These are houses that were fixed up and improved by their purchasers that are sitting empty, with lawns unmowed.
The situation has improved somewhat with mandatory hearing tests and the Internet, but can be grim sometimes.
But by and large, an HHS official tells me, things really have improved.
His numbers improved, declined, and improved again to a degree that was incomparable to his modern-day pitcher counterparts.
Racism had no place in this new, improved version of the English game, whose global appeal is huge.
He had not improved in temper, when he was summoned in to dinner.
Ham was an apt scholar, and improved upon the precept and example of his father.
A little while on the ice might have improved it, but we gave it no time.
Her health had improved a great deal, and she was able to sit up all day.
Its twin spire-crowned western towers will be improved when the masses of masonry now propping them are removed.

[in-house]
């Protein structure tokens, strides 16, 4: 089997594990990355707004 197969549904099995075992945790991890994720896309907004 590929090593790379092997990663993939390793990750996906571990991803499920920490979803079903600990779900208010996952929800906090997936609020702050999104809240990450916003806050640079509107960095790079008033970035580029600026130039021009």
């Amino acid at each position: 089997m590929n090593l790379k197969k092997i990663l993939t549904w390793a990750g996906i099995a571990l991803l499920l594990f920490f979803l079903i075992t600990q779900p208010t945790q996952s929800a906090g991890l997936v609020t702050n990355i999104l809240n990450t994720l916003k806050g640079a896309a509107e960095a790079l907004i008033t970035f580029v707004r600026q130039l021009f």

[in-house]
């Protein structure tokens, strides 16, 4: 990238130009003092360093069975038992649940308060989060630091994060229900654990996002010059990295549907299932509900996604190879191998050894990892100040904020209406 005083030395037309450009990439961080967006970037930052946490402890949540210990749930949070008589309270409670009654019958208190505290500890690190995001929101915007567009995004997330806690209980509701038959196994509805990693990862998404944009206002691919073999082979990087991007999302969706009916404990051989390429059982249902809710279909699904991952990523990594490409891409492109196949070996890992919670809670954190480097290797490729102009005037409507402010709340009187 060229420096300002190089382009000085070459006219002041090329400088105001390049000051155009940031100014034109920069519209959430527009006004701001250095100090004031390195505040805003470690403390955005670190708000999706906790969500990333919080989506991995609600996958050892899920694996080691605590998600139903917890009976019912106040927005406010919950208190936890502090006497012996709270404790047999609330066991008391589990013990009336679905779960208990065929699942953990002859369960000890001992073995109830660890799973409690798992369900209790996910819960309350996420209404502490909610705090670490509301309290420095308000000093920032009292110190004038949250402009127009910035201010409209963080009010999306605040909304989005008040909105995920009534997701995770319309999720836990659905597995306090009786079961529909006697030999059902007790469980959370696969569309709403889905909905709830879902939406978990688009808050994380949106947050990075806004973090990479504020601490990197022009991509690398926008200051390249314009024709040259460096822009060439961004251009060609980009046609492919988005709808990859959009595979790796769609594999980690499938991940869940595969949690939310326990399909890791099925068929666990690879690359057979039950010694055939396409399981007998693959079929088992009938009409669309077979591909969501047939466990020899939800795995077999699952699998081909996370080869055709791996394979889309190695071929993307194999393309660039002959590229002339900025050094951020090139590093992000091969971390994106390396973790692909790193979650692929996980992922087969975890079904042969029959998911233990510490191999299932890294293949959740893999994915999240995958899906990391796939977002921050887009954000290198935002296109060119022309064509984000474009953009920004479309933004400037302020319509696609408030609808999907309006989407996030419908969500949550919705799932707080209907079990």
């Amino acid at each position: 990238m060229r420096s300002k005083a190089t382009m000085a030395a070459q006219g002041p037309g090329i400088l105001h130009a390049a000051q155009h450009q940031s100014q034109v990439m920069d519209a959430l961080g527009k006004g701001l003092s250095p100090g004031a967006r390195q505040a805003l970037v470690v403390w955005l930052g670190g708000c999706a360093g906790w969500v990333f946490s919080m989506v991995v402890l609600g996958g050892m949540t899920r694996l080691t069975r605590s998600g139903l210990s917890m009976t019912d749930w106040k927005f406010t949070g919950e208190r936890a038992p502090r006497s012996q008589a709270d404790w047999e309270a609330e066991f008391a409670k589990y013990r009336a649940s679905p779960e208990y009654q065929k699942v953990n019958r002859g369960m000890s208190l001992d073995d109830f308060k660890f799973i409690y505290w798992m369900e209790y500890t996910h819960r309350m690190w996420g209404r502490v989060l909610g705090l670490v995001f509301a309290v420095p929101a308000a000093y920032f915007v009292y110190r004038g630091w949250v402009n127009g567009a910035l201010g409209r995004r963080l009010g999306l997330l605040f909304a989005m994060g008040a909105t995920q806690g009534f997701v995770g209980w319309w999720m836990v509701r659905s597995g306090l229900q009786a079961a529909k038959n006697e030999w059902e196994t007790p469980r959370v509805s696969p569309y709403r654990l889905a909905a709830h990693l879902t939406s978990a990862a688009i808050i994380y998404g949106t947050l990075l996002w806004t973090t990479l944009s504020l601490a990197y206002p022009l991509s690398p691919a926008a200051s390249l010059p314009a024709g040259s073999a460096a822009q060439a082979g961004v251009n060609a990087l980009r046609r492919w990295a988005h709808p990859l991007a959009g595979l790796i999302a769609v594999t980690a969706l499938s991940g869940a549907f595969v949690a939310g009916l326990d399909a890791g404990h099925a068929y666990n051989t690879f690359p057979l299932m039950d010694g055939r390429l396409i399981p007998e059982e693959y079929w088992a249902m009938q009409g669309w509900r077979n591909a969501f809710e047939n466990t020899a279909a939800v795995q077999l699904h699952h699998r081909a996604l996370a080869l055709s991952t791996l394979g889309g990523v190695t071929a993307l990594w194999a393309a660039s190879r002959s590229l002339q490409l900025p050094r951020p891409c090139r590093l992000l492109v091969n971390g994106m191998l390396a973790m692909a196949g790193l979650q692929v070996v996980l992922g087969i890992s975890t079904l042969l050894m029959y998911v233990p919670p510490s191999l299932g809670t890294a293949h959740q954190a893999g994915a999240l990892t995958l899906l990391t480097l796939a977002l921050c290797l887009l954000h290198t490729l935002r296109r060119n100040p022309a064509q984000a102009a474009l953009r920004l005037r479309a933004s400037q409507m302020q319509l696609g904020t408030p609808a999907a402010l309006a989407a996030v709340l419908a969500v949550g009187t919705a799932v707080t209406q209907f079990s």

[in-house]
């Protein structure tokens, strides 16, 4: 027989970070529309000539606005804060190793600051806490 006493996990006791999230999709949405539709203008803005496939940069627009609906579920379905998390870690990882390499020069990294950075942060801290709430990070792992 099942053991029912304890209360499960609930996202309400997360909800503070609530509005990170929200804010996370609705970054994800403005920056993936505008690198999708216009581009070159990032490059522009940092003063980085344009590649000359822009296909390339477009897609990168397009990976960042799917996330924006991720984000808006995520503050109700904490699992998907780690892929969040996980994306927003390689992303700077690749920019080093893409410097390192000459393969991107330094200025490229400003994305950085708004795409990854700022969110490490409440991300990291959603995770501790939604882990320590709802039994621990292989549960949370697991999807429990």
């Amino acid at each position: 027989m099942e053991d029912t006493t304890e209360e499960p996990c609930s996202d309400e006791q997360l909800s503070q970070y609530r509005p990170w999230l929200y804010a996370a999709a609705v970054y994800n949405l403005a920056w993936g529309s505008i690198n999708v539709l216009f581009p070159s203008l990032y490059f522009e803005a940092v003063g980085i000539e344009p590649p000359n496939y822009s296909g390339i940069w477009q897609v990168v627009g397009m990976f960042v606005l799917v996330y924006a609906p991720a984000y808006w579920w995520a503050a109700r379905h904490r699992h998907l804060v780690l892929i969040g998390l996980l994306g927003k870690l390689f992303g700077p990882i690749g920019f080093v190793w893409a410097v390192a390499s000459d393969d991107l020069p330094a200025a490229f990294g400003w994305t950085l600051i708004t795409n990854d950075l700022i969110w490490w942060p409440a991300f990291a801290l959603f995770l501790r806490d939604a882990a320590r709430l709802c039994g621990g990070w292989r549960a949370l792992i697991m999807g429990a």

late 15c., "to use to one's profit, to increase (income)," from Anglo-French emprouwer "to turn to profit" (late 13c.), from Old French en-, causative prefix, + prou "profit," from Latin prode "advantageous" (see proud). Spelling with -v- was rare before 17c. Meaning "to raise to a better quality or condition" first recorded 1610s. Phrase improve the occasion retains the etymological sense. Meaning "to turn land to profit" (by clearing it, erecting buildings, etc.) was in Anglo-French (13c.) and was retained in the American colonies.